Tell me about “Light Comes Out of Black,” the song you recorded with Pantera for the Buffy the Vampire Slayer film soundtrack. How did that come about?
I was away from Priest, and it was kind of a rush job. I’d been asked by Sony Pictures to do this song, and I didn’t have anybody to turn to. I thought, “Only Dimebag can help me,” so I picked up the phone and called him. He said, “Yeah, man — can you come down to Dallas?” I went down the next day, and they put the song together so quickly and efficiently; they produced a really spectacular rendition of the demo I’d put together. It was professionalism on a very easy level, but with an absolutely top-notch, top-standard attitude and complete dedication.
Dime had such a reputation as a partier that people forget just how meticulous he was when it came to recording — and how serious he was about his art.
Yeah, he was able to balance that really well. He loved to go out and party — after every show, as I remember! It’s a dream come true to be part of a band that’s becoming successful and when you come offstage, you don’t want to go to your hotel room, close the door, sit there and be by yourself. You want to keep the excitement — the vibe and the energy roaring — and Dimebag was doing that consistently. He loved to be around people, whether it was musicians or fans; he just loved to live the life of a rock-and-roll star.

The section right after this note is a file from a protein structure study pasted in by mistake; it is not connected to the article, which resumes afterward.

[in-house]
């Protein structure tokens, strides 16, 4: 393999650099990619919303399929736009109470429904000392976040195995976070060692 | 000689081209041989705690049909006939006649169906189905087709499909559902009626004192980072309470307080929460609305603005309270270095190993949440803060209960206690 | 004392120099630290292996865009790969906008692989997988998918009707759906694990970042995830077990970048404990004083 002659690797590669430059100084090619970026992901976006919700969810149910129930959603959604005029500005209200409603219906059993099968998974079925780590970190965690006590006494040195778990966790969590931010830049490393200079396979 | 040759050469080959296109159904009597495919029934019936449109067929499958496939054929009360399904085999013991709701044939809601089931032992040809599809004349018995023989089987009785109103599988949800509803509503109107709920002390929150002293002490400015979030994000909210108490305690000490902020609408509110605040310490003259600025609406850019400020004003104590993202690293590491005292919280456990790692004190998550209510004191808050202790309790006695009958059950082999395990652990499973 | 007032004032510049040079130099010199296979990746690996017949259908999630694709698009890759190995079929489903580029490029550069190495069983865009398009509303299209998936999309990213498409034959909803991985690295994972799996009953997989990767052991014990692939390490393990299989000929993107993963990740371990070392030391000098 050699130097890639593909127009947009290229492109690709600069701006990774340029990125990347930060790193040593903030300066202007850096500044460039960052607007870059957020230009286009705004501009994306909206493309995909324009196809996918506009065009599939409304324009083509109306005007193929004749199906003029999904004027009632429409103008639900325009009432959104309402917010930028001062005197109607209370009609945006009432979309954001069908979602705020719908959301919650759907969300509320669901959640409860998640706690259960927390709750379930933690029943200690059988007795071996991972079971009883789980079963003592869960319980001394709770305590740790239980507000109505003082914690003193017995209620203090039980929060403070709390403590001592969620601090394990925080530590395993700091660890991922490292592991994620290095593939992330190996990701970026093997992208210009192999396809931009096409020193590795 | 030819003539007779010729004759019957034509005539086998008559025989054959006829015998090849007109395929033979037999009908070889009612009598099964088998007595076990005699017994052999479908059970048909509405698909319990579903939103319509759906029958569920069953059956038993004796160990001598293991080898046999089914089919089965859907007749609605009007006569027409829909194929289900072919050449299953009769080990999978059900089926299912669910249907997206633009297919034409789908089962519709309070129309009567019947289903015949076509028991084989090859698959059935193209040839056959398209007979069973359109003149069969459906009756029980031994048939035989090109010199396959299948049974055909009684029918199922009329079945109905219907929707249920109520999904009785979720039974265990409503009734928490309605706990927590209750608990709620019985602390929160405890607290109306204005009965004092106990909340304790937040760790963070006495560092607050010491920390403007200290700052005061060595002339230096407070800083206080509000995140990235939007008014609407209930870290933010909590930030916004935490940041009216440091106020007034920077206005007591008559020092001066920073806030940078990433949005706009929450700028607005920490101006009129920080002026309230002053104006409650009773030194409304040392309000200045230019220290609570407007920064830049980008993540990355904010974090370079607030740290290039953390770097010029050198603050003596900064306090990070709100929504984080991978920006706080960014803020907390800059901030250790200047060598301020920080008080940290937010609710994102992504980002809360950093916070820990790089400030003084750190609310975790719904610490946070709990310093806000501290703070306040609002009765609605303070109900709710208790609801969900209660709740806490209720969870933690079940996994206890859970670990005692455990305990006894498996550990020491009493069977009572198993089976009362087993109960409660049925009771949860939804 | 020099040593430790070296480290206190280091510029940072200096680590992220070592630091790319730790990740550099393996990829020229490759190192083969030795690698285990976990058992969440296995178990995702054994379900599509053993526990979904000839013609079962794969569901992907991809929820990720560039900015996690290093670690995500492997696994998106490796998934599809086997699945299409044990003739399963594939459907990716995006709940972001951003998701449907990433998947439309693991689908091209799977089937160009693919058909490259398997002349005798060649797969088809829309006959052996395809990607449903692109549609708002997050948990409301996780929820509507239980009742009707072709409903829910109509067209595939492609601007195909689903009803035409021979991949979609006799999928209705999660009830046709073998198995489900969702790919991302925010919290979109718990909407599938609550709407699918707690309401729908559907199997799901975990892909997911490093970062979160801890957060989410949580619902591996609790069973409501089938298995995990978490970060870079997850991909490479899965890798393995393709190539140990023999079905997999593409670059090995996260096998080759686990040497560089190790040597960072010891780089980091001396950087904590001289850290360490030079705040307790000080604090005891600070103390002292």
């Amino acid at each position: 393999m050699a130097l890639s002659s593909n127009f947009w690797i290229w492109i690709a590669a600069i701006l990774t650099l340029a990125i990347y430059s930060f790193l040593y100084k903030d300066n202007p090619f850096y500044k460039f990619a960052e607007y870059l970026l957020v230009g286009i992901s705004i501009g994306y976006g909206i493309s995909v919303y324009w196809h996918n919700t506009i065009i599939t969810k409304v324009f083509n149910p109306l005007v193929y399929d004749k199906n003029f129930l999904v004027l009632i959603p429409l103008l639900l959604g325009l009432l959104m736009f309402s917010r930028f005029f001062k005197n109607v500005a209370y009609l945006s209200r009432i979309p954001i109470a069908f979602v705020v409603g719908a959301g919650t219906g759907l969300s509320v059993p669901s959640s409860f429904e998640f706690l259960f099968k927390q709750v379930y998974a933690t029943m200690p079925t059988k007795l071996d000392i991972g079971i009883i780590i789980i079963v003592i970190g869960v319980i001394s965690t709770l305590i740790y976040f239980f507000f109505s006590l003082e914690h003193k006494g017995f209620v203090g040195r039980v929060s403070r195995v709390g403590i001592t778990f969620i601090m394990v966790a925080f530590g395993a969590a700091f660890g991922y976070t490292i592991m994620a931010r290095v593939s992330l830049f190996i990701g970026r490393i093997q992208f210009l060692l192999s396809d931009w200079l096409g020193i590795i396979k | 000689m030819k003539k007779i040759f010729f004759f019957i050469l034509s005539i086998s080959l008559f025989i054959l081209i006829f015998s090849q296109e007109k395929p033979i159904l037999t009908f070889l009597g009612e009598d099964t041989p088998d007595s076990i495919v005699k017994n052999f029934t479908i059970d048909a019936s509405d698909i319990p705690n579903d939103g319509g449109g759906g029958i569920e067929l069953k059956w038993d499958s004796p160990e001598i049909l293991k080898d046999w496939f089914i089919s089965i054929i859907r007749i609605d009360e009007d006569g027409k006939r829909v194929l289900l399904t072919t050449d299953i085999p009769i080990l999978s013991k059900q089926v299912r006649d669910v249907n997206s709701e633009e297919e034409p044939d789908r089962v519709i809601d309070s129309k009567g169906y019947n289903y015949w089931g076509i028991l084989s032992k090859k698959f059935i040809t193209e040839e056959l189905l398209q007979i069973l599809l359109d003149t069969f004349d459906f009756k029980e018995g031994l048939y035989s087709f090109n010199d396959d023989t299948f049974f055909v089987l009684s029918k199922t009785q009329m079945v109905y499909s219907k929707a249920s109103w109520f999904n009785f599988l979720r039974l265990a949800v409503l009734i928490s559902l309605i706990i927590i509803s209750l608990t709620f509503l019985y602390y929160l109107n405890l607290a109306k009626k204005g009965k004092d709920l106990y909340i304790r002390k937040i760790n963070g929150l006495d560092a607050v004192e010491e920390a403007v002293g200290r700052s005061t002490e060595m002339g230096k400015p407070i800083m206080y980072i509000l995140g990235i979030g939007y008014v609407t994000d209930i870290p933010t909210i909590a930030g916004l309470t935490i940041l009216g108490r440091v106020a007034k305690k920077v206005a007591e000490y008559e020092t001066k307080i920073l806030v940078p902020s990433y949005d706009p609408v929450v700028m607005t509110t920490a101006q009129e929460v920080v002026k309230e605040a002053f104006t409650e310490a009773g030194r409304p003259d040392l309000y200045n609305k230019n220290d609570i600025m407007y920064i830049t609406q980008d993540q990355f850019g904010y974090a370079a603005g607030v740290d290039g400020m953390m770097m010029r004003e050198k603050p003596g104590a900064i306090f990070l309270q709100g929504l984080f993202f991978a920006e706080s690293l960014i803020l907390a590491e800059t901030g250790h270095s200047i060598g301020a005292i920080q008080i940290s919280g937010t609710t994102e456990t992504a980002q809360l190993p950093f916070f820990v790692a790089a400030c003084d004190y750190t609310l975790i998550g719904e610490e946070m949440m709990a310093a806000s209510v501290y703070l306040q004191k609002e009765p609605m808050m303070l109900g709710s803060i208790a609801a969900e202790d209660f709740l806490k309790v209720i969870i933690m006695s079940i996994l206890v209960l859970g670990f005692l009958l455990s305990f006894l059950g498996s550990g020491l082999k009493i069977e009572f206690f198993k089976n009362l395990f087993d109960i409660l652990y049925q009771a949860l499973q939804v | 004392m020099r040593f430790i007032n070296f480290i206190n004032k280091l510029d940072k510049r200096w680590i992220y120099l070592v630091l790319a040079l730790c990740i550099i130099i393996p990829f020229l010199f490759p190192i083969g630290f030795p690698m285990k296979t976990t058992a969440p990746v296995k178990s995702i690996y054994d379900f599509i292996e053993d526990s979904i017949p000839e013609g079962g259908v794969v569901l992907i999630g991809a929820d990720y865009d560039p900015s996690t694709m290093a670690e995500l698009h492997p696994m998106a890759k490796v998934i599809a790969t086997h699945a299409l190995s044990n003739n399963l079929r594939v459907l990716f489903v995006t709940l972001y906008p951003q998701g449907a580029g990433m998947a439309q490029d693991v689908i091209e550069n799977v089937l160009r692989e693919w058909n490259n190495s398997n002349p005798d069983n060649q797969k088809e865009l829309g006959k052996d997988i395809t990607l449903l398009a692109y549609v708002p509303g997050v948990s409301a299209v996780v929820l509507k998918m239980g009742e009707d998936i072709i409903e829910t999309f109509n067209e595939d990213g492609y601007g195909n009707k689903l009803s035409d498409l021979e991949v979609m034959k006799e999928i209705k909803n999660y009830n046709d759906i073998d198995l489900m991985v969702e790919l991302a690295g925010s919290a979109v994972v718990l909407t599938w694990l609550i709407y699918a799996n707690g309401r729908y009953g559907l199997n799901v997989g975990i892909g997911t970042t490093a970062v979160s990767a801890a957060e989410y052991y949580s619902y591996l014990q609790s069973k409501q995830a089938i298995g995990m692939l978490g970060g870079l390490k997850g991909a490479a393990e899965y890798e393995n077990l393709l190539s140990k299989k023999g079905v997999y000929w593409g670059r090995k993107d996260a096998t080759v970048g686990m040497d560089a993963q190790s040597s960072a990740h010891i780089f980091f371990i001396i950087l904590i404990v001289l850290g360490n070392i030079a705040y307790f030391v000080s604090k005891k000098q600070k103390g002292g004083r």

You said you consider Dimebag on the same level as Hendrix, Page and Van Halen. What was it about his playing that elevated him to that rarefied plateau?
If you watch Dimebag play — and I had plenty of opportunities to do so — he has his own distinctive way of using his hands. The dexterity, the clarity and the diction in his playing is remarkable: Every note is clean, and cutting through, precise and aggressive and focused. When Dimebag stepped out, people were just going, “What is this guitar player doing? I’ve never heard anything like it!” And he absolutely maintained it. Their records got progressively more brutal and more intense and more volatile, up to the point where the band unfortunately crashed and burned, and Dime went off to do Damageplan. It was a real shame that happened, but I understood why it happened. I could completely relate to it.
Do you think he would have taken his guitar playing even further had he lived? Or had he already peaked?
He left us at nowhere near his peak. I think that, by now, he would have left the world even more “gobsmacked.” [Laughs.] Gobsmacked past eleven! As a musician, he was always striving. If you listen to his playing on Cowboys from Hell, and then Vulgar Display of Power and Far Beyond Driven — it’s going to places that no one had previously ever heard.
I’m just blessed that he was a real, genuine friend, and I’ve got wonderful memories inside me that I’ll always have. We may not live forever, but the music does, and that’s where Dimebag will always be. His guitar-playing will be eternal.